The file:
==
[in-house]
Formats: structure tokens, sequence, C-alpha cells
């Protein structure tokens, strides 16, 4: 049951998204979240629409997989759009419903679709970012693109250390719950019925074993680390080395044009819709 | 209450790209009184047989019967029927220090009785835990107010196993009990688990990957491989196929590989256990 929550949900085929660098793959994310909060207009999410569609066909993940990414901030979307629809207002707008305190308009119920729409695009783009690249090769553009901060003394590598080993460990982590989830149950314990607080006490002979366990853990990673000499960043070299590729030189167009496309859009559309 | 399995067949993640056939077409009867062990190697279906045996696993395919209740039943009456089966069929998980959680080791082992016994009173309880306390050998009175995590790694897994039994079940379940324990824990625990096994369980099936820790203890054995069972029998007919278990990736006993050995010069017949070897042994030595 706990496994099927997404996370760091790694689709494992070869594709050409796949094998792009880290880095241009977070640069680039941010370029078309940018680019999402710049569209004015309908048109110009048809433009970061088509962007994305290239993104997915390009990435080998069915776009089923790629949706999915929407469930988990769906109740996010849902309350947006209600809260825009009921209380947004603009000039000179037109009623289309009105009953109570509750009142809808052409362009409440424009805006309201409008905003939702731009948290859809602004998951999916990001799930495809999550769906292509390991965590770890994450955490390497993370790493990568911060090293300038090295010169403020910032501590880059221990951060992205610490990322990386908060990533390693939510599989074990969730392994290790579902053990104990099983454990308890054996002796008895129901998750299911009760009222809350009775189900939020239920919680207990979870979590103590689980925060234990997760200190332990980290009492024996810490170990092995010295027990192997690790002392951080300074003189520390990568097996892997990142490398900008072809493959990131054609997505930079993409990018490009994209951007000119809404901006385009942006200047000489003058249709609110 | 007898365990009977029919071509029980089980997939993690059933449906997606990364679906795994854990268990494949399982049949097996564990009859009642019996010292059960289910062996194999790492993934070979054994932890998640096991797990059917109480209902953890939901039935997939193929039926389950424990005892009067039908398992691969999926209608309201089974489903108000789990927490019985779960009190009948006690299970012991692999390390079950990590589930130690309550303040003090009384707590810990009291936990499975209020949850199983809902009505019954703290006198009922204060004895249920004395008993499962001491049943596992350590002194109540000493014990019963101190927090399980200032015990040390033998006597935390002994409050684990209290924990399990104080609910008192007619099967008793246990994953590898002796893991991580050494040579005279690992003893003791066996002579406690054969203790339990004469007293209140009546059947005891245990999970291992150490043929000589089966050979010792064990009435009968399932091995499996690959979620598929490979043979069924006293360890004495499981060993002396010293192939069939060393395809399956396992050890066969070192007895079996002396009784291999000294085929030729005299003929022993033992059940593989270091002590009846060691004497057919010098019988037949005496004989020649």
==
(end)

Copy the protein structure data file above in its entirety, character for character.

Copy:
[in-house]
Formats: structure tokens, sequence, C-alpha cells
């Protein structure tokens, strides 16, 4: 049951998204979240629409997989759009419903679709970012693109250390719950019925074993680390080395044009819709 | 209450790209009184047989019967029927220090009785835990107010196993009990688990990957491989196929590989256990 929550949900085929660098793959994310909060207009999410569609066909993940990414901030979307629809207002707008305190308009119920729409695009783009690249090769553009901060003394590598080993460990982590989830149950314990607080006490002979366990853990990673000499960043070299590729030189167009496309859009559309 | 399995067949993640056939077409009867062990190697279906045996696993395919209740039943009456089966069929998980959680080791082992016994009173309880306390050998009175995590790694897994039994079940379940324990824990625990096994369980099936820790203890054995069972029998007919278990990736006993050995010069017949070897042994030595 706990496994099927997404996370760091790694689709494992070869594709050409796949094998792009880290880095241009977070640069680039941010370029078309940018680019999402710049569209004015309908048109110009048809433009970061088509962007994305290239993104997915390009990435080998069915776009089923790629949706999915929407469930988990769906109740996010849902309350947006209600809260825009009921209380947004603009000039000179037109009623289309009105009953109570509750009142809808052409362009409440424009805006309201409008905003939702731009948290859809602004998951999916990001799930495809999550769906292509390991965590770890994450955490390497993370790493990568911060090293300038090295010169403020910032501590880059221990951060992205610490990322990386908060990533390693939510599989074990969730392994290790579902053990104990099983454990308890054996002796008895129901998750299911009760009222809350009775189900939020239920919680207990979870979590103590689980925060234990997760200190332990980290009492024996810490170990092995010295027990192997690790002392951080300074003189520390990568097996892997990142490398900008072809493959990131054609997505930079993409990018490009994209951007000119809404901006385009942006200047000489003058249709609110 | 007898365990009977029919071509029980089980997939993690059933449906997606990364679906795994854990268990494949399982049949097996564990009859009642019996010292059960289910062996194999790492993934070979054994932890998640096991797990059917109480209902953890939901039935997939193929039926389950424990005892009067039908398992691969999926209608309201089974489903108000789990927490019985779960009190009948006690299970012991692999390390079950990590589930130690309550303040003090009384707590810990009291936990499975209020949850199983809902009505019954703290006198009922204060004895249920004395008993499962001491049943596992350590002194109540000493014990019963101190927090399980200032015990040390033998006597935390002994409050684990209290924990399990104080609910008192007619099967008793246990994953590898002796893991991580050494040579005279690992003893003791066996002579406690054969203790339990004469007293209140009546059947005891245990999970291992150490043929000589089966050979010792064990009435009968399932091995499996690959979620598929490979043979069924006293360890004495499981060993002396010293192939069939060393395809399956396992050890066969070192007895079996002396009784291999000294085929030729005299003929022993033992059940593989270091002590009846060691004497057919010098019988037949005496004989020649």